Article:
Based in Oakland, California, FCP is just a short drive away from some of the world’s most forward-thinking and cutting edge companies that call Silicon Valley home.  We hear people talk about being innovative a lot. And I mean a lot. Another bromide firmly embedded in Bay Area zeitgeist is the concept of “hacker culture,” which generally refers to technologist, engineers and inventors working to innovate on our break up the status quo. But lately, in our conversations with clients and reporters, we are hearing a new term come up with increasing frequency: “hacker philanthropy.”

Coined by Facebook investor billionaire Sean Parker, the term “hacker philanthropy” is meant to describe a new kind of philanthropist. Parker recently described the paradigm shift to the Financial Times: “I don’t even see it as giving away money as much as trying to solve a set of social or political problems that are not easily addressable with for-profit companies and investments.” Recently, Parker pledged $250 million to reshape the field of cancer immunology through the new Parker Institute for Cancer Immunotherapy.  Similarly, Facebook founder Mark Zuckerberg and his wife Priscilla Chan have pledged up to $1 billion shares of their Facebook stock to advance human potential and promote equality. Others in Parker and Zuckerberg’s cohort like Netflix’s Reed Hastings and Salesforce’s Marc Benioff have made similar pledges of support to some of the world’s most pressing problems.

According to an op-ed by Parker in the Wall Street Journal, “hackers share certain values: an antiestablishment bias, a belief in radical transparency, a nose for sniffing out vulnerabilities in systems, a desire to ‘hack’ complex problems using elegant technological and social solutions, and an almost religious belief in the power of data to aid in solving these problems.” Hacker philanthropists are applying these principals to philanthropy in the hopes of catalyzing more concrete change in the world.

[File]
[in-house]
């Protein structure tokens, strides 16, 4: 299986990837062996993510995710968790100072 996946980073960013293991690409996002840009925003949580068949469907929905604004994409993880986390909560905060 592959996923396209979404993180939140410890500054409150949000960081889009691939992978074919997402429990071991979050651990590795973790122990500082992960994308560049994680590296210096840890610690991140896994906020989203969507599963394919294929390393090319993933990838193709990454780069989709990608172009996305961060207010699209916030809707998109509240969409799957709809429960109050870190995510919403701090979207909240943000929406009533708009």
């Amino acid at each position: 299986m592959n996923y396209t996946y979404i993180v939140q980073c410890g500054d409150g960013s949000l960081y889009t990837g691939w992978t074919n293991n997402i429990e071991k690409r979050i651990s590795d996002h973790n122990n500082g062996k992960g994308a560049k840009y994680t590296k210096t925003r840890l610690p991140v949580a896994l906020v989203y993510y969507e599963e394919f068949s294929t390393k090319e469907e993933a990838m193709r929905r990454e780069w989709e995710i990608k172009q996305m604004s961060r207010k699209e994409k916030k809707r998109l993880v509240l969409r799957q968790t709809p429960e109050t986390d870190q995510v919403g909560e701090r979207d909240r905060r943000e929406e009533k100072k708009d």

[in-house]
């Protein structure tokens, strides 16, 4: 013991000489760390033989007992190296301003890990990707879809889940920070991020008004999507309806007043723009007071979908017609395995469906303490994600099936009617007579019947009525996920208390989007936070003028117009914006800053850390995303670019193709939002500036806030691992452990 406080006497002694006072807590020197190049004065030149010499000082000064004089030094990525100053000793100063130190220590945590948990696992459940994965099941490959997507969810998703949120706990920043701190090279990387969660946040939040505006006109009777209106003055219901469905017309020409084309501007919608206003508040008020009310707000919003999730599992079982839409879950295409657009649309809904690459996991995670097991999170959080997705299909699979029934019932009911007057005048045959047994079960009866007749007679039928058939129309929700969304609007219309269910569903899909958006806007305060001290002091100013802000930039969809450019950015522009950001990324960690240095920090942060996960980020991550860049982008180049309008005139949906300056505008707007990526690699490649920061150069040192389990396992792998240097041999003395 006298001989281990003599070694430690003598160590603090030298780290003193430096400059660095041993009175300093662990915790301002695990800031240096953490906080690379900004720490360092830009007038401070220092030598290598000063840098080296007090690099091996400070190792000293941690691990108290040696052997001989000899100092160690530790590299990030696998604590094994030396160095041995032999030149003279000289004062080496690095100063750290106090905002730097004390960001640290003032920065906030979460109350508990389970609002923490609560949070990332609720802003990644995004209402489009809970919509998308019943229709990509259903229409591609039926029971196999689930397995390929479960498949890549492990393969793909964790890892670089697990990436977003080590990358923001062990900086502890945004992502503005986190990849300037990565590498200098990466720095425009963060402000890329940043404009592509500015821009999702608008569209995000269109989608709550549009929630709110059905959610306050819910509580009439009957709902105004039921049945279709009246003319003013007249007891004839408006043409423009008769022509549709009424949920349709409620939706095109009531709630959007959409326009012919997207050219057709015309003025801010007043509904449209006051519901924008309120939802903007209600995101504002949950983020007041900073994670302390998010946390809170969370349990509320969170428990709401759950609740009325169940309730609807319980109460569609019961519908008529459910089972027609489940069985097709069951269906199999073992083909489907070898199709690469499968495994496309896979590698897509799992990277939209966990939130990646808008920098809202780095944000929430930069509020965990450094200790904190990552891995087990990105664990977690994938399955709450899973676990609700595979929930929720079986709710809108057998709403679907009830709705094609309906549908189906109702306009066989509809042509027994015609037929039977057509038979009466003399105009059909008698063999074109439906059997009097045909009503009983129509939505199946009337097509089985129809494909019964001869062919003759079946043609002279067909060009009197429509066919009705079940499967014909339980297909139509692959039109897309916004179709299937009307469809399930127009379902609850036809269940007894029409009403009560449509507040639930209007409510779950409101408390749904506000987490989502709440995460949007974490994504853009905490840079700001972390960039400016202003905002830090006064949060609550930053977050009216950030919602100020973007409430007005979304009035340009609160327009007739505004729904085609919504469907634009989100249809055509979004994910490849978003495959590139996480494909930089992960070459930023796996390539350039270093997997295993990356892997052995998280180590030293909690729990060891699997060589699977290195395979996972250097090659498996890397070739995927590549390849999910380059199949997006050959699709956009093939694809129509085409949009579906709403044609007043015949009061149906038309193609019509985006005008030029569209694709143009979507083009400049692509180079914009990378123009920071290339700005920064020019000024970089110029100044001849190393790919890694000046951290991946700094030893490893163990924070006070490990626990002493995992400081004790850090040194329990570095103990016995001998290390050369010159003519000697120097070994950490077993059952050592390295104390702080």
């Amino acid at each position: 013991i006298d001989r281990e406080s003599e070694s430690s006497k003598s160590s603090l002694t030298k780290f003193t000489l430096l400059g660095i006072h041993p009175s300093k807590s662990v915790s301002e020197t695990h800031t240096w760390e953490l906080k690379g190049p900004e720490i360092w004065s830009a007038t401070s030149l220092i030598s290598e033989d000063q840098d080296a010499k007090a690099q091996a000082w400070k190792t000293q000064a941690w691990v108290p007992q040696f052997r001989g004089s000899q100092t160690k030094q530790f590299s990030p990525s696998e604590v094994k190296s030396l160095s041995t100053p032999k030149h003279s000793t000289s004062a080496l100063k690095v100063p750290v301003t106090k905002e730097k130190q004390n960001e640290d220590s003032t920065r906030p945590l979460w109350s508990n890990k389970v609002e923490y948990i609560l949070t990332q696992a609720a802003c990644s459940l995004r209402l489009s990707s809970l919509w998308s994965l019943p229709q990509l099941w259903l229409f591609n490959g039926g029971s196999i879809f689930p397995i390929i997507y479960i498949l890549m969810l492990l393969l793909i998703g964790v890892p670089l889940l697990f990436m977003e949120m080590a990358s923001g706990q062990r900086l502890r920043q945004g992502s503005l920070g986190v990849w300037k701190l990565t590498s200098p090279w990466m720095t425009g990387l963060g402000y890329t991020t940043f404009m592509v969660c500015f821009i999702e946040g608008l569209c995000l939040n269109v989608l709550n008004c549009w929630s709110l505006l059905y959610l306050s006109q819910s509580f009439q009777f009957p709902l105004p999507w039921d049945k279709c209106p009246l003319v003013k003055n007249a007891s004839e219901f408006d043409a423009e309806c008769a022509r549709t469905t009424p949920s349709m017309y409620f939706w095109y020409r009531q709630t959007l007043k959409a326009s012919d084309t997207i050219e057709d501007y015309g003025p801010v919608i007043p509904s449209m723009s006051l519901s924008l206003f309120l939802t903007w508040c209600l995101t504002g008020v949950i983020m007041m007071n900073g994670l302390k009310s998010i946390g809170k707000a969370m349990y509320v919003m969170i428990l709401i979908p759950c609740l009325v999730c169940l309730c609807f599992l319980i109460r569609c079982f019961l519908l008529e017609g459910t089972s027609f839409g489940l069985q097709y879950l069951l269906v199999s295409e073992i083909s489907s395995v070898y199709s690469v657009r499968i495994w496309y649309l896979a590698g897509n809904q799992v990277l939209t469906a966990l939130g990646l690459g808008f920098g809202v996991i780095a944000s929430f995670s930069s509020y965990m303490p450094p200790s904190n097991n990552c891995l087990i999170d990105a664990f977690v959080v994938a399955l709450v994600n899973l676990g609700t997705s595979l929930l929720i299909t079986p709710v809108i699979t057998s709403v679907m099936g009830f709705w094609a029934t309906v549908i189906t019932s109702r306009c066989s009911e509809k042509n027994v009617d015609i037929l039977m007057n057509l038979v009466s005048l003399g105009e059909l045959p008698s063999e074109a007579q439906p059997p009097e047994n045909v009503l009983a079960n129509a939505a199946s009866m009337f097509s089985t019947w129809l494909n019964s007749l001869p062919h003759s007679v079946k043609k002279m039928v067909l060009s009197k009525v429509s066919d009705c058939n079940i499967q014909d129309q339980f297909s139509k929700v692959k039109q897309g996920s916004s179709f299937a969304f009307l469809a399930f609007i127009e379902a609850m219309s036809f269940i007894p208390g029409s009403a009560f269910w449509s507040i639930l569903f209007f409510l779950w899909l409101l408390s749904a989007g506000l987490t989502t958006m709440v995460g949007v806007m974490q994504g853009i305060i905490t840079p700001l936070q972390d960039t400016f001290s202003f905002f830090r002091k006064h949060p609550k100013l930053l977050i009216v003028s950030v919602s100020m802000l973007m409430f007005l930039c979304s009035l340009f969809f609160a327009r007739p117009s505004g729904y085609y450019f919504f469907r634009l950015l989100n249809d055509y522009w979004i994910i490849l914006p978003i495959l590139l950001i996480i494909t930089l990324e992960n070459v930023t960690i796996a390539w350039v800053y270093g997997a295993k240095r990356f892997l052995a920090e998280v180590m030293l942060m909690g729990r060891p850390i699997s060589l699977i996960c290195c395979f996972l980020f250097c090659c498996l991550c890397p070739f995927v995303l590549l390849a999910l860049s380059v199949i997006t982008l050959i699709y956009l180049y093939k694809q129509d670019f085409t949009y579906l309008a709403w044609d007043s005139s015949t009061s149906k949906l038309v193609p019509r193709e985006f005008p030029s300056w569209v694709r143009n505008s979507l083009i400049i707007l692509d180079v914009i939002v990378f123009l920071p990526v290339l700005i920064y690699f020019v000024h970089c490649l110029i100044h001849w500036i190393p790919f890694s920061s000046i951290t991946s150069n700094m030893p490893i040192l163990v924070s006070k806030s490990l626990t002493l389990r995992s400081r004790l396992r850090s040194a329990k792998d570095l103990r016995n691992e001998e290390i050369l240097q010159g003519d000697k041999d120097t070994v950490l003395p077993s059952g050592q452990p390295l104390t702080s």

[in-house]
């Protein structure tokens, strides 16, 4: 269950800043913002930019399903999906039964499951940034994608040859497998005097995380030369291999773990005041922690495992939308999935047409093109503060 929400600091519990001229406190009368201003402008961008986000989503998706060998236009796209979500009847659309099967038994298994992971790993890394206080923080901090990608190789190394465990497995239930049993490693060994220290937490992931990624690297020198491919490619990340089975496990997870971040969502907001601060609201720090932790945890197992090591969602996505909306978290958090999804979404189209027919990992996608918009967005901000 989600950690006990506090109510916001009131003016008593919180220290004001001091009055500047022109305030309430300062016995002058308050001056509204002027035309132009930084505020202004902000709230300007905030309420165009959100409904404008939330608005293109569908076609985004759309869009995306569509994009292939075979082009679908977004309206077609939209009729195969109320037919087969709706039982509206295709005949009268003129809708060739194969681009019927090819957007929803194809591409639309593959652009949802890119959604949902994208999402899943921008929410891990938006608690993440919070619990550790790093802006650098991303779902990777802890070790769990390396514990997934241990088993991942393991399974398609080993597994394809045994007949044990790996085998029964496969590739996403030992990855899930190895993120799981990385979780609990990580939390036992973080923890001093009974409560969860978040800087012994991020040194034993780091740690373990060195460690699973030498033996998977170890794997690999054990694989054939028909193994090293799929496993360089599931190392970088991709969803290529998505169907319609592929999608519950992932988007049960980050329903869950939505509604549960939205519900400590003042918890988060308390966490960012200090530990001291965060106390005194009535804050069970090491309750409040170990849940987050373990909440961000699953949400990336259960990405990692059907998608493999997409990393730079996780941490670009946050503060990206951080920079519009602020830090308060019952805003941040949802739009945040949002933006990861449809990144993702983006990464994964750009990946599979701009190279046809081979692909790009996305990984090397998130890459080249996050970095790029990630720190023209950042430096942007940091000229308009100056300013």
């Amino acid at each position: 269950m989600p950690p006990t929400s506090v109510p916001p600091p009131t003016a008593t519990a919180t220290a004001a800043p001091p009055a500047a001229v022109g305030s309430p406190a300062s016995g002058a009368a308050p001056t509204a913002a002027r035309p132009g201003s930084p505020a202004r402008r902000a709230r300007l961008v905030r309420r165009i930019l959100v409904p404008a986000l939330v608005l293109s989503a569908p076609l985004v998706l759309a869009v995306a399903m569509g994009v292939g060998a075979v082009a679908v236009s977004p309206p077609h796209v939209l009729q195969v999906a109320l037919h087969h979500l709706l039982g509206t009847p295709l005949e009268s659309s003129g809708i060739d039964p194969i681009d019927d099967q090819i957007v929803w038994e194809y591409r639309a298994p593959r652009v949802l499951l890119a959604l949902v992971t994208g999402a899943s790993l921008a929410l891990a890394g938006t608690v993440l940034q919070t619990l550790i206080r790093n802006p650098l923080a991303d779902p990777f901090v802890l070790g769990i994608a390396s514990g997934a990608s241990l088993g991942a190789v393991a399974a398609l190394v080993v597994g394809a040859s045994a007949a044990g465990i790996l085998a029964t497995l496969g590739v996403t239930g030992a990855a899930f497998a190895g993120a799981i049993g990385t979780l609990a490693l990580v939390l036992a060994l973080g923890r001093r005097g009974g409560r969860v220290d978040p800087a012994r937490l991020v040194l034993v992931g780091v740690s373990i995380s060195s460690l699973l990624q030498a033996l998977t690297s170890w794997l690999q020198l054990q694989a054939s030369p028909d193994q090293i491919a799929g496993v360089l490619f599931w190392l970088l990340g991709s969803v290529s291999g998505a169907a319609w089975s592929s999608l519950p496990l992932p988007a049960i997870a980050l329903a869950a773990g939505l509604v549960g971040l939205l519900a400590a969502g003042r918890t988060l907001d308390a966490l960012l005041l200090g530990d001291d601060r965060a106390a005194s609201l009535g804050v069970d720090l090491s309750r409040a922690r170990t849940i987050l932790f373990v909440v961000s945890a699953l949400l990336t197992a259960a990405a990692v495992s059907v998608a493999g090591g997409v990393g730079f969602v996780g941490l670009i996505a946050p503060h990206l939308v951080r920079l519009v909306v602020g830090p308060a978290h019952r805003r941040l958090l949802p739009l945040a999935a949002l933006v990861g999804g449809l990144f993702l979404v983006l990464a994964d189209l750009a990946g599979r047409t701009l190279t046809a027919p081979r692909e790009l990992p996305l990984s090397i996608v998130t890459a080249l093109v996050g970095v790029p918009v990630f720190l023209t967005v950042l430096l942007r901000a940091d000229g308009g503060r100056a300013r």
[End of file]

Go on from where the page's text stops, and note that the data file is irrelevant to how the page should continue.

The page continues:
Governance and Communications Webinar

Written by FCP Communications on . Posted in Stuff We Like

On Leap Day, February 29, 2016, Olive Grove and FCP co-presented a dynamic 30-minute free webinar focusing on best communications practices for a productive relationship between an executive team and its board of directors. In case you missed it, here is the link to watch the webinar.

You can also read the 4 blogs below, and follow the hashtag #GovernanceComms on Twitter and Facebook!
 Three-Steps-to-Improve-Nonprofit-Board-Performance how-board-members-can-influence-and-grow-their-nonprofit-executive The-Three-Essential-Roles-of-Board-Members

A huge thank you to the team at Olive Grove and to everyone who participated in the webinar!

Three Steps to Improve Nonprofit Board Performance

Written by FCP Communications on . Posted in Stuff We Like

Three-Steps-to-Improve-Nonprofit-Board-Performance

By: Anthony Tansimore 

Nonprofit executives sometimes find that their boards either underperform or not at all.  Some hope the magic bullet will be new board members who bring energy and a new commitment to the organization and are more engaged.  The dynamic of a low-functioning board rarely shifts with the addition of new people.  What results when nothing shifts is that the executive and board spiral into dysfunction.  The executive ignores the board or hides important matters from them, and the board becomes suspicious that the executive is doing something underhanded and they want to micromanage.  This hostility can last for a long time and both parties live with it, or the executive leaves on her own or at the urging of the board.  Board members fail to be effective stewards of the organizations they serve when executives take their power away.

The executive must determine how to get the best from her board rather than relegating them to the closet, which will hold the organization back.  The board can be a powerful partner with the executive in achieving the organization’s mission.  There are a few very simple steps an executive can take to ensure a productive relationship with her board and their effectiveness on behalf of the mission.

Be Clear About the Board’s Role and Expectations 

The simplest and most important thing an executive can do is to communicate expectations to the board.  Not once or twice, but all the time.  Having a clear job description for board members certainly creates greater understanding of the expectations, but ongoing communications about what the executive needs from her board gives them greater context for how they can serve the organization.